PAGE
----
Understanding The Discovery Rule and Tennessee’s Statute of Limitations
Tennessee has a one-year statute of limitations for most personal injury claims. This means that if you are injured in an accident caused by someone else’s negligence, you have just one year to file a lawsuit to recover damages. In most cases this deadline is easy enough to understand. But in some personal injury claims–notably those involving dangerous or defective medical devices–things can get a bit more complicated.
The problem is that you may not always be immediately aware that something is wrong. For instance, if a doctor performs a medical procedure that requires the insertion of a device, you may not realize that device is malfunctioning until more than one year has passed. Does this mean you are out of luck? Not necessarily. The one-year limitations period only begins when a victim “knows or in the exercise of reasonable care and diligence should know that an injury has been sustained” due to the defendant’s negligence. In legal terms, this is known as the “discovery rule.”
Judge Allows Lawsuit Over Facial Treatment to Proceed for Now
The tricky thing with the discovery rule is that it does not always refer to the date you actually discovered your injury. The cut-off may be earlier if there is proof that you “should have known” something was wrong beforehand. And when that date occurs will depend on a number of factors unique to a particular case.
Consider this recent decision from a federal judge in Nashville. This is from an ongoing product liability case, Jones v. Invasix, Inc. The defendants in this case manufacture Fractora, which they describe as a “fractional skin resurfacing and subdermal tissue coagulation device.” In plain terms, Fractora is marketed as a non-surgical facial treatment that uses RF energy and tiny needles to help reduce wrinkles and smooth out a patient’s skin.
The plaintiff in this case is actually an aesthetician, i.e., a person who specializes in performing skincare treatments. Her employer is a doctor who offers Fractora procedures. The plaintiff had three such procedures performed on herself. During the third procedure, the plaintiff said she and the aesthetician performing the procedure used different “treatment parameters” based on training they received from the defendants.
After this third procedure, the plaintiff said her face was “extremely red and a little swollen.” When her condition did not improve, the plaintiff saw her physician, who advised her to “wait, for the time being, to see how she continued to heal.” Another physician suggested it might take “another six months” for the plaintiff’s skin to fully heal.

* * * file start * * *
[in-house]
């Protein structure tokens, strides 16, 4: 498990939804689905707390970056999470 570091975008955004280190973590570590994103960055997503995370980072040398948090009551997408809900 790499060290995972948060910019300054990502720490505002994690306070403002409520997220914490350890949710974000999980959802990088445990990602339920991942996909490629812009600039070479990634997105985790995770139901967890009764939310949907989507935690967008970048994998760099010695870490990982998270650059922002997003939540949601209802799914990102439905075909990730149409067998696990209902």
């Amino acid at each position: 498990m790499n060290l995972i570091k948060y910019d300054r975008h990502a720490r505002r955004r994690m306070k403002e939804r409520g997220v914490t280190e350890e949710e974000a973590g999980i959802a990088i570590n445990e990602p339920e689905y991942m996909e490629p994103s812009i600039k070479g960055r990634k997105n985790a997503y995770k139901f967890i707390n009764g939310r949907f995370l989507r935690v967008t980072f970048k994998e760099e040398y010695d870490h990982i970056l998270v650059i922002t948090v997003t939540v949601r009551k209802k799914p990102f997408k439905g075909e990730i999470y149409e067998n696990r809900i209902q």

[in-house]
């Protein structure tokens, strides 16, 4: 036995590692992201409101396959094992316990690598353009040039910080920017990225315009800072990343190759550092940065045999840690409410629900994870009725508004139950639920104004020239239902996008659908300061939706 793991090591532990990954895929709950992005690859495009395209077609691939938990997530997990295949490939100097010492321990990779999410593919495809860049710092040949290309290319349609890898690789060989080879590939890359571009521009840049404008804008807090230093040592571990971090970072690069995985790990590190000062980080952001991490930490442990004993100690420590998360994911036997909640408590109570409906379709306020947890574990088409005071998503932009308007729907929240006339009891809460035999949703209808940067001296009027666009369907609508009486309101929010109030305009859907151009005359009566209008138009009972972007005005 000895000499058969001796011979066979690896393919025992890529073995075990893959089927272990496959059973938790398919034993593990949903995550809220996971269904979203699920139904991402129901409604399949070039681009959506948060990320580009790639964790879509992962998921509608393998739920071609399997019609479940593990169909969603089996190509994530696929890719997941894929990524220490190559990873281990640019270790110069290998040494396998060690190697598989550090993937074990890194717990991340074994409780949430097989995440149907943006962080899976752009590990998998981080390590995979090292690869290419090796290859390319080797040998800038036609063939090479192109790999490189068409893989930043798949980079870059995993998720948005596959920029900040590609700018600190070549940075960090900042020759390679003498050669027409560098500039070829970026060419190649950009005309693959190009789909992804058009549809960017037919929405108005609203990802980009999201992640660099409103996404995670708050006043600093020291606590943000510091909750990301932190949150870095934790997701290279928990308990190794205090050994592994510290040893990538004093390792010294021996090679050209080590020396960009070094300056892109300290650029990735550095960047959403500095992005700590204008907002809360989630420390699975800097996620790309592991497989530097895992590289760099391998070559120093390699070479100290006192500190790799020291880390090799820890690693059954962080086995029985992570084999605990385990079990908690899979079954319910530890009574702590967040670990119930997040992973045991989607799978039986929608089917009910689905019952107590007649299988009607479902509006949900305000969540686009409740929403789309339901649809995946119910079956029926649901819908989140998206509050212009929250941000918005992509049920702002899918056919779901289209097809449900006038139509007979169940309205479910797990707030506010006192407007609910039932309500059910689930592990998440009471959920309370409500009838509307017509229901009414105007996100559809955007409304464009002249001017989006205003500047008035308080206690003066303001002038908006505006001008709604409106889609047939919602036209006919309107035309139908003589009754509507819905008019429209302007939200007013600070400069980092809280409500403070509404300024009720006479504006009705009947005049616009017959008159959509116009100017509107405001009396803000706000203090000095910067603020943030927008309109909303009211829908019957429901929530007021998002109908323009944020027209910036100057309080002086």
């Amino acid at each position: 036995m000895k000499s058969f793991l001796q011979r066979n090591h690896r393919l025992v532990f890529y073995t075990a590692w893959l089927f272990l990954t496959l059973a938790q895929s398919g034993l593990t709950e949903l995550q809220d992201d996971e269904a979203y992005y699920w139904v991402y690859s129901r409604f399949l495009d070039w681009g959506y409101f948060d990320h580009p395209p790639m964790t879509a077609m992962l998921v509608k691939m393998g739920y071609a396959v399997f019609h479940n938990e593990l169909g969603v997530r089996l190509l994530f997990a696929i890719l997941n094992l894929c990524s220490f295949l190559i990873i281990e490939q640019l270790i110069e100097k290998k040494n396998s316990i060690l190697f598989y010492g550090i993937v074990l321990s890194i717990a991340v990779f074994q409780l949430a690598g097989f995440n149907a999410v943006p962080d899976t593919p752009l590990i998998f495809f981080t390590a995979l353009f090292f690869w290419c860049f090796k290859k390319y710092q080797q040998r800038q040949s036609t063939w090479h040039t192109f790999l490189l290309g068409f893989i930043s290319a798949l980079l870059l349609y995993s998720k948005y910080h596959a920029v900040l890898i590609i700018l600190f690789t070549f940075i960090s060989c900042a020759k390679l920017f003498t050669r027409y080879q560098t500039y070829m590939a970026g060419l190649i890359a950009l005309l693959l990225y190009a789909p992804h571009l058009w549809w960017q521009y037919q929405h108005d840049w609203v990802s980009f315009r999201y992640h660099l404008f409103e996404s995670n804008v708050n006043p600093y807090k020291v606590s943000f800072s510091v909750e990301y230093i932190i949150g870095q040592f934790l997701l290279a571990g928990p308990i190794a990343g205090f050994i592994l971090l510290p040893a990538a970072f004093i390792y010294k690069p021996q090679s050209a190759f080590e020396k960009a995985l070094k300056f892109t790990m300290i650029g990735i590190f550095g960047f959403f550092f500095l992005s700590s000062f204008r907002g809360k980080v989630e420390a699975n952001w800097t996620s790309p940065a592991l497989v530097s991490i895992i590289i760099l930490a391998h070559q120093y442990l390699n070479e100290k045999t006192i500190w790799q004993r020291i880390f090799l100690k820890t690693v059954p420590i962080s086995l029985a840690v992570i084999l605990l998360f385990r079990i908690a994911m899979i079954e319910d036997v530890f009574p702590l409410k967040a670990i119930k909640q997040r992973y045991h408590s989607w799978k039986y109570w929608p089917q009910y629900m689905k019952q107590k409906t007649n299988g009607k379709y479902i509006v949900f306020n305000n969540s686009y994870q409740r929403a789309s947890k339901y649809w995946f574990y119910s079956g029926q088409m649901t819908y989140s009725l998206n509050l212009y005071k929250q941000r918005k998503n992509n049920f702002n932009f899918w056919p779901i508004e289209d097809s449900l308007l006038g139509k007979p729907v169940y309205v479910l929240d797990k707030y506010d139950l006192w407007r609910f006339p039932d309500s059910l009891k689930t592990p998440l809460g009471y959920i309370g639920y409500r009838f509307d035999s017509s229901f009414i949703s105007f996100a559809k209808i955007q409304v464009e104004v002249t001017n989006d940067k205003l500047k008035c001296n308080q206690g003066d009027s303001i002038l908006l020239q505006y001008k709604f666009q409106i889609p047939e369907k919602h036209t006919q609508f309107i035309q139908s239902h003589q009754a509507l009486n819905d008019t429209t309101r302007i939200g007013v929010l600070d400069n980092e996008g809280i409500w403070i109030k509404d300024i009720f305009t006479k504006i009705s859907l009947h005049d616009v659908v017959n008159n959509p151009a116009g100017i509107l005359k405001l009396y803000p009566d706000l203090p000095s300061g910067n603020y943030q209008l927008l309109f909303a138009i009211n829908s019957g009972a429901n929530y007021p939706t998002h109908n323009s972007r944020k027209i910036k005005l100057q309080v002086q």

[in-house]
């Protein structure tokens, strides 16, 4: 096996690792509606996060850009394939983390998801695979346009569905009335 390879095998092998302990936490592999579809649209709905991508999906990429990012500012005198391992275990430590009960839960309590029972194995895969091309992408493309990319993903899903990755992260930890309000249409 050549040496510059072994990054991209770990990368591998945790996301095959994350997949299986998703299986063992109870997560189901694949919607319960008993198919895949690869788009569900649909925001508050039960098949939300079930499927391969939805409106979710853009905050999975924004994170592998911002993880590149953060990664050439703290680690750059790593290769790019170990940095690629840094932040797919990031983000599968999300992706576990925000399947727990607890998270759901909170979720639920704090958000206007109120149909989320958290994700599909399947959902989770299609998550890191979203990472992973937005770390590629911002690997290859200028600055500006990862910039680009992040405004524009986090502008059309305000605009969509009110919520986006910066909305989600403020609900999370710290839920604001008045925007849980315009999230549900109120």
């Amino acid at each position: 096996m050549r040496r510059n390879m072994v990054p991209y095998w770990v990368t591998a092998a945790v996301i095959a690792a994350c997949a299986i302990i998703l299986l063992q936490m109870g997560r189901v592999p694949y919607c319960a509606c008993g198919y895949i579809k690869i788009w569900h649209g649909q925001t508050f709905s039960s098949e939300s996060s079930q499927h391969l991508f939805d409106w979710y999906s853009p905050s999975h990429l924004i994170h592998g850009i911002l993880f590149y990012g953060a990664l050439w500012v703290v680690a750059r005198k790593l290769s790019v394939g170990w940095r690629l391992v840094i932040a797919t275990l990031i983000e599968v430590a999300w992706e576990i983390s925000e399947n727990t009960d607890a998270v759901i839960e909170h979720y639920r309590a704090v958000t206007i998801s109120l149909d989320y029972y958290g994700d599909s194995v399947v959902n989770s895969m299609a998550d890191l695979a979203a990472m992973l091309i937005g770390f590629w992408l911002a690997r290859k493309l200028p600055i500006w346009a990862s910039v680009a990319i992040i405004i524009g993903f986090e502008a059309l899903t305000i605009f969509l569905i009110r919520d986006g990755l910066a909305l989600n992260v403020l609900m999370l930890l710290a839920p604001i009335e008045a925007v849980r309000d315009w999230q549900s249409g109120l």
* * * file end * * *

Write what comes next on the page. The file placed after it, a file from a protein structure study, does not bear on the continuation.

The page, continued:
The plaintiff eventually filed her lawsuit against the defendants, more than a year after the original procedure. The defense moved to dismiss, arguing the plaintiff waited more than a year after her original procedure to file her complaint. The plaintiff then asked the judge for permission to amend her complaint so she could allege additional facts demonstrating she could not have reasonably discovered her injuries until later.
The judge was skeptical of the plaintiff’s arguments but nevertheless said there was “some room for dispute” and declined to dismiss them immediately. The judge noted that given the plaintiff’s own training, she was in a “significantly better position to understand what had happened to her than an ordinary patient would have been.” She also admitted she was “unhappy” with the Fractora procedure almost immediately, suggesting she may have known right away something had gone wrong. That said, the plaintiff also said she “reasonably believed, based on representations to her by medical professionals, that she was merely having a difficult healing period.”
Speak with a Tennessee Personal Injury Attorney Today
Anytime you are involved in a medical procedure where something may have gone amiss, it is a good idea to consult with a qualified Nashville personal injury lawyer about your potential legal rights. Contact the offices of Fox Willis Burnette, PLLC, to schedule a free consultation today.